I'm still having trouble with the idea that the OSR only would have rules for direct conflict/combat, when avoiding that is entirely the point of the game. D&D's rules are mostly about combat too, and many other games have a similar framework, but in those games the combat is the point. It feels incredibly counter-intuitive to have a game where the point is to not use the rules.

I'm not quite sure where this came from. Most OSR rulesets do not "only have rules for direct conflict/combat". I think the usual defense of detailed rules for combat is that it represents a high-stakes situation, and so the involved parties likely will desire clear arbitration of how things occur. But check Into the Odd's combat system for a counterpoint:
http://www.bastionland.com/2015/03/describing-auto-hit-in-into-odd.html
http://www.bastionland.com/2017/05/decisive-combat.html

(+2)

"10. You will die"

I think this is better stated as "You can die, and it may be at an inopportune or 'dramatically inconvenient moment'" In other words, being a PC doesn't grant them immunity from grave consequences.

"And lastly, "you will die" gives me the issue that... narratively, death is the least interesting thing that could happen. If a character dies, that's the end for them. There's no further drama, laughs or tragedy to be had. It's on this point that I don't think OSR games should really call themselves role-playing games, if this is their focus. They are very much games, but if cycling through multiple characters that die is the point, and its focused on what players can do rather than what characters can do, all those points together make it feel more like a board game with less rules than a role-playing game."

I agree that death as a consequence is one of the least interesting consequences, along with no lasting or serious consequences. I personally have PCs being down at 0 hp in a state of uncertainty until another PC comes to check them with a check penalized by time since 0 hp. and I've also offered other consequences of being downed like dismemberment and the like. Oddly, I've never had any players take me up on that, not even letting me get to actual possibilities of it; choosing death and reroll.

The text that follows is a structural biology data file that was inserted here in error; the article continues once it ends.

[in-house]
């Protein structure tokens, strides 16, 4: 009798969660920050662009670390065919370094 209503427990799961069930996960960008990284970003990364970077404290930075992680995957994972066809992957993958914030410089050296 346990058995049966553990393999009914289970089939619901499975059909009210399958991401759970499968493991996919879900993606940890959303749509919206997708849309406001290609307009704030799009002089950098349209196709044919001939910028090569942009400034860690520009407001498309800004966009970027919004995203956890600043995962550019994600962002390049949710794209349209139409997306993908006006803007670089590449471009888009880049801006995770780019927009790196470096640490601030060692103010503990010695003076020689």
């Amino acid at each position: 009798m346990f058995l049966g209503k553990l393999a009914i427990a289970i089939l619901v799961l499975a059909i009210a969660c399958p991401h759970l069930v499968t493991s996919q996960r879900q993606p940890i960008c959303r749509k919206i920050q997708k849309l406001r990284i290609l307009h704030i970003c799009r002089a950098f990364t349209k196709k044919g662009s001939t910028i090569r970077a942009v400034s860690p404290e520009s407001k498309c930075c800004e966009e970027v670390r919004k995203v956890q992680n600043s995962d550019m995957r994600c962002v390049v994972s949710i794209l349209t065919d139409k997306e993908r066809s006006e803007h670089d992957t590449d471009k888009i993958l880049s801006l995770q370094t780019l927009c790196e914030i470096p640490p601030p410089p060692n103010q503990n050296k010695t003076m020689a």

And like David says, I really don't think that even at a basic level, both in rules and in actual play, for death to be a permanent discontinuity in a narrative, such as you can have in D&D.  To me it feels like a reaction to the continuous ease of surviving death and the 'Level Appropriate CR Encounter' mode of 3e onward. Which is as the default CR equal to Average Level is basically 4:1 odds favoring the players. The immediate risk PC death is minimal by design.

There is the play-style of each PC also has a henchperson as well as hirelings which should the PC fall could become the newest PC, maintaining a certain amount of continuity through the shared experiences the previously NPC had with the party and their relationship with the slain.